Congratulations, Mr. Sher.

RSS icon Comments


I SO cannot wait to see this production. Can. Not. Wait.

Posted by Michigan Matt | April 8, 2008 12:23 PM

wow...didn't know Rajkhet Dirzhud-Rashid was writing over at Modern Fabulosity.


Posted by michael strangeways | April 8, 2008 12:39 PM

It wasn't John Lahr getting swoony in the New York Times, it was Ben Brantley.

Posted by Roscoe | April 8, 2008 12:39 PM

As I see it, the challenge of a revival lies in reproducing something in a such way that it emits a vibe of newness. And unlike the original 1949 production of SP, everyone walks into this one knowing what to expect.

SP is supposed to be jarring and the shaking commences in the form of social commentary. The original audience experienced that; this new audience cannot. It's far too jaded by assassinations, Selma, unpopular wars, Watergate, gay lib, and the women's movement to be shocked by and re-educated about biracial children or interracial marriage.

The best that this new audience can hope for is a refreshing take on a wonderful R&H period piece. It appears that's what they're getting.

That said - is there anything better than Rodgers and Hart/Hammerstein?

Posted by Bauhaus | April 8, 2008 12:52 PM

Thanks, Roscoe. That's what I get for a bad cut and paste job without previewing my post.

Posted by Brendan Kiley | April 8, 2008 12:56 PM

So, uh, is our boy Bart going to ever produce a full-on play at Intiman again? Because the one-man show Namaste Man is not going to cut it.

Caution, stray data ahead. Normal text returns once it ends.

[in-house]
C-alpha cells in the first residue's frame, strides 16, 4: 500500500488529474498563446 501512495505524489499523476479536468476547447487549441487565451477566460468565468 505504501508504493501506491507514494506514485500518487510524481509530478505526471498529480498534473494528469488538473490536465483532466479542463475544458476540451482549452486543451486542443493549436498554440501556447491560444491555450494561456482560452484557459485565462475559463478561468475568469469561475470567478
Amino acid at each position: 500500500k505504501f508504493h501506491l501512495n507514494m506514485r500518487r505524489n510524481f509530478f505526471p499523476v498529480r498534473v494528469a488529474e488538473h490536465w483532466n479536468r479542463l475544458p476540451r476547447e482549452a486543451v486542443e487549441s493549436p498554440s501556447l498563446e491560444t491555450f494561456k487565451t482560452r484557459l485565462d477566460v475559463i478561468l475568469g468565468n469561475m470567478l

Posted by Greg | April 8, 2008 1:34 PM

Dare I say what so many think: Broadway-style musicals are insipid, emotionally vacant, and uncompelling as art. And I say that as a gay man.

Posted by Simac | April 8, 2008 1:44 PM

I would like to see the modern take of the show. I find it a little too stand there and sing then let's talk to consider it a great musical. Maybe I need to see this production to change my mind.

Loved Kelly O'Hara's interview on NPR, when she said that the naked prejudice she has to portray on stage makes her want to take a shower.

Good stuff

Posted by Clearlyhere | April 8, 2008 2:28 PM

@7 - I had no idea there was even one other fag who felt the way I do. I about threw up when a friend dragged me to 42nd Street a few years ago. I'd rather be fileted alive. It is disheartening to look at the listings for New York, and even worse, London, and see that it's mostly revival musical SHIT. There was a time you could go see great actors ripping each other to pieces on stage, now that's entertainment

Posted by halle fucking lujah | April 8, 2008 3:32 PM

What? No scene where, for no reason whatsoever the sea-bees push a large deep-freeze across the stage?

Sounds to me like ole Bart is slipping...

Posted by Joe Adcock's Opposing Adjectives | April 8, 2008 8:40 PM

OK - let's put the show tunes thing to rest. All gay men aren't into Broadway. And to believe that they are is to call attention to oneself as being limited. But like Mel Brooks said in "To Be or Not To Be" when a Nazi told him of the plan to rid the Polish theater of gypsies and fags, "What?" he said, "Without gypsies and fags, there is no theater!"

Many gay men can survive quite well without musicals, but no musical can survive without gay men.

Posted by Bauhaus | April 8, 2008 8:53 PM